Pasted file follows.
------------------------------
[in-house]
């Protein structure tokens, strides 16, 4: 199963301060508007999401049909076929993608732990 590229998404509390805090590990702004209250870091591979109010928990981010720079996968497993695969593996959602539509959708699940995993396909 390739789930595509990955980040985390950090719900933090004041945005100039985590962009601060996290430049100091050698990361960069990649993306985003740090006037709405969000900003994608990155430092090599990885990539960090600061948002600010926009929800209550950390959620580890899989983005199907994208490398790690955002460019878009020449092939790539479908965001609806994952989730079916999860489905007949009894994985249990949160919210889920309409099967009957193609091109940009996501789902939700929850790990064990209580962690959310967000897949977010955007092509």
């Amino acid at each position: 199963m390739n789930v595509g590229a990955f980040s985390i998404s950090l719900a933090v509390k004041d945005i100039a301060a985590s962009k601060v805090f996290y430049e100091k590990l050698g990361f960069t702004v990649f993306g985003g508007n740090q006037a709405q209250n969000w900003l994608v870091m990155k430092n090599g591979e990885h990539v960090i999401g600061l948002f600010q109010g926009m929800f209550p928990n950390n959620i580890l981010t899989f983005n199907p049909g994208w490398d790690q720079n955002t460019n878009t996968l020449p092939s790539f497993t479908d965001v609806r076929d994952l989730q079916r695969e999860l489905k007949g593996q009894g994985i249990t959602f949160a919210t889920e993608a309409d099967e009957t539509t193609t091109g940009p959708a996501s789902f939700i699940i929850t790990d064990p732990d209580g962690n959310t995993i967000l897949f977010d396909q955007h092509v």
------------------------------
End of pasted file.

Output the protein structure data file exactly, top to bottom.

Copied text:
[in-house]
């Protein structure tokens, strides 16, 4: 199963301060508007999401049909076929993608732990 590229998404509390805090590990702004209250870091591979109010928990981010720079996968497993695969593996959602539509959708699940995993396909 390739789930595509990955980040985390950090719900933090004041945005100039985590962009601060996290430049100091050698990361960069990649993306985003740090006037709405969000900003994608990155430092090599990885990539960090600061948002600010926009929800209550950390959620580890899989983005199907994208490398790690955002460019878009020449092939790539479908965001609806994952989730079916999860489905007949009894994985249990949160919210889920309409099967009957193609091109940009996501789902939700929850790990064990209580962690959310967000897949977010955007092509």
């Amino acid at each position: 199963m390739n789930v595509g590229a990955f980040s985390i998404s950090l719900a933090v509390k004041d945005i100039a301060a985590s962009k601060v805090f996290y430049e100091k590990l050698g990361f960069t702004v990649f993306g985003g508007n740090q006037a709405q209250n969000w900003l994608v870091m990155k430092n090599g591979e990885h990539v960090i999401g600061l948002f600010q109010g926009m929800f209550p928990n950390n959620i580890l981010t899989f983005n199907p049909g994208w490398d790690q720079n955002t460019n878009t996968l020449p092939s790539f497993t479908d965001v609806r076929d994952l989730q079916r695969e999860l489905k007949g593996q009894g994985i249990t959602f949160a919210t889920e993608a309409d099967e009957t539509t193609t091109g940009p959708a996501s789902f939700i699940i929850t790990d064990p732990d209580g962690n959310t995993i967000l897949f977010d396909q955007h092509v």